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Fixed. . .or Flex?

Mass production was a good thing. In its time. Why does it still hold such a sway?

Those that have truly embraced flexible manufacturing are better able to accommodate the changes. I emphasize truly because nowadays there are far too many executives at the Detroit Three who cite The Machine That Changed the World chapter and verse, who imagine they are lean and responsive, and who may have some wonderful examples of manufacturing flexibility, yet are fundamentally still operating in the mass mode.

After the first Gulf War ('91), when gas prices had risen and it seemed as though there would be a substantive change away from big vehicles (there had been some real changes and feints after the '73 and '79 oil crises), I happened to talk to one of the executives at one of the then-Big Three. The subject was manufacturing flexibility. Realize that Honda of America Manufacturing had been building Accords in Ohio since 1982, and Toyota had been building Camrys in Kentucky since 1988. Maybe in the case of the latter there wasn't a sufficient amount of time to mentally digest what was going on there in terms of manufacturing flexibility and capability, but it should be noted that there was the NUMMI joint venture between GM and Toyota that had been producing vehicles in California since 1984. However, Detroit didn't pay a whole lot of attention to what was going on in Fremont (not even people at GM).

There we were, talking about flexibility. And the executive in question told me about the blindingly fast changeover capability they'd achieved. It was measured in months. Admittedly, that was an improvement compared with past practice. There probably weren't any machine techs from suppliers on site so long that they joined the local bowling team. When I pointed out to him that Honda was able to change over its assembly line in a matter of days, not months, he responded with a tone of annoyance in his voice so solid that you could have walked around on it, "We make cars. We don't make motorcycles." When I tried to point out to him that I wasn't talking about the Marysville motorcycle plant, he was angrily dismissive. End of discussion. And that attitude is what has contributed, in large part, to the mess that the domestic auto industry is in. There had been a fundamental unwillingness to acknowledge that there were others with whom they were competing that had a better approach to manufacturing. It was, to bowdlerize an ode that doesn't deserve it, as though the Truth was: "Detroit is mass production, mass production Detroit-that is all Ye know on earth, and all ye need to know." Henry Ford put that assembly line in place in 1908, and for the subsequent years, what was to become the Big Three spent time optimizing mass production.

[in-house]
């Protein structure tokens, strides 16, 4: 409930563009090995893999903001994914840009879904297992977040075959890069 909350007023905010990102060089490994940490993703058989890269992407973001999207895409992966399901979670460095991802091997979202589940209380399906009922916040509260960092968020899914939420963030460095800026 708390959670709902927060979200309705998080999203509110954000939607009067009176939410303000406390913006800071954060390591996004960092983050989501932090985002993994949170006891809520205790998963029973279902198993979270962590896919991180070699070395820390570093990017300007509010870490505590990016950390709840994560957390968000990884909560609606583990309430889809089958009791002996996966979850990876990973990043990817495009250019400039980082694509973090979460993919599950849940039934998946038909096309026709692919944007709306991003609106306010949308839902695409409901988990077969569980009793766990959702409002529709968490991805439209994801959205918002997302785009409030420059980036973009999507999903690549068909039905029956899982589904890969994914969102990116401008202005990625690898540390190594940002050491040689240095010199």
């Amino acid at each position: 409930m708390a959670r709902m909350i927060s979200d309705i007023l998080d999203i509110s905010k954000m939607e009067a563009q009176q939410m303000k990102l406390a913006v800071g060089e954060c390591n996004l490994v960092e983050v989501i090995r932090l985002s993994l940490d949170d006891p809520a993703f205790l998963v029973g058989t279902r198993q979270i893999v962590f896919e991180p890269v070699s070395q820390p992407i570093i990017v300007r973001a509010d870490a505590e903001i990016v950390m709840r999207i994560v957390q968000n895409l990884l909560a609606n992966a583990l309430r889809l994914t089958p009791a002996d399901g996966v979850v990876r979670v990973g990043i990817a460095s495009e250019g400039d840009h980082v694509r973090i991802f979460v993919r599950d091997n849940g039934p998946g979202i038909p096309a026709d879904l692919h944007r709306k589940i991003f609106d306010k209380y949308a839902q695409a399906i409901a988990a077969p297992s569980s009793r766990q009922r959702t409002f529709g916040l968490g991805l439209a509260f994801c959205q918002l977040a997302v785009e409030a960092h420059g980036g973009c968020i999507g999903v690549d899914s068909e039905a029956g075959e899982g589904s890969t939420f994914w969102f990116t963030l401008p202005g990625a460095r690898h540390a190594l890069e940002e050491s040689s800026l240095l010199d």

Flexibility is a matter of changing equipment and systems. While editors and reporters, unless they work for Advertising Age, I suspect, aren't supposed to do this, I'd like to point out that if you look at the ads that are in this magazine, you'll see the sorts of tools that are essential for flexible manufacturing. I dare say that there are few OEMs or suppliers who couldn't benefit greatly from this equipment or software, yet I suspect there would be a reticence to buy it: Times are tough, right? Does anyone think they're going to get any easier? But it is also about thinking-and doing. Another manufacturing exec at one of the Detroit Three is insistent he has plants that can make all manner of vehicles, that they are as flexible as anything that Toyota or Honda has. He's probably right. Unfortunately, there is a mass mindset at his company, so vehicles no one really wants get built; its flexibility is a talking point, not a strategic tool.)

Right now, pretty much every vehicle manufacturer on the planet is facing reduced sales. This is a global economic quake, not one that's limited here. But not all companies are as negatively affected as others. Those that have truly embraced flexible manufacturing are better able to accommodate the changes. I emphasize truly because nowadays there are far too many executives at the Detroit Three who cite The Machine That Changed the World chapter and verse, who imagine they are lean and responsive, and who may have some wonderful examples of manufacturing flexibility, yet are fundamentally still operating in the mass mode. When times were good, when people were buying pickups and SUVs like McDonald's hamburgers, it was back to mass optimization in Detroit. It was all about adding capacity for fixed, not flex. And we all know how that's worked out. So going forward, what will it be: fixed. . .or flex? I'm almost afraid to know the answer. 

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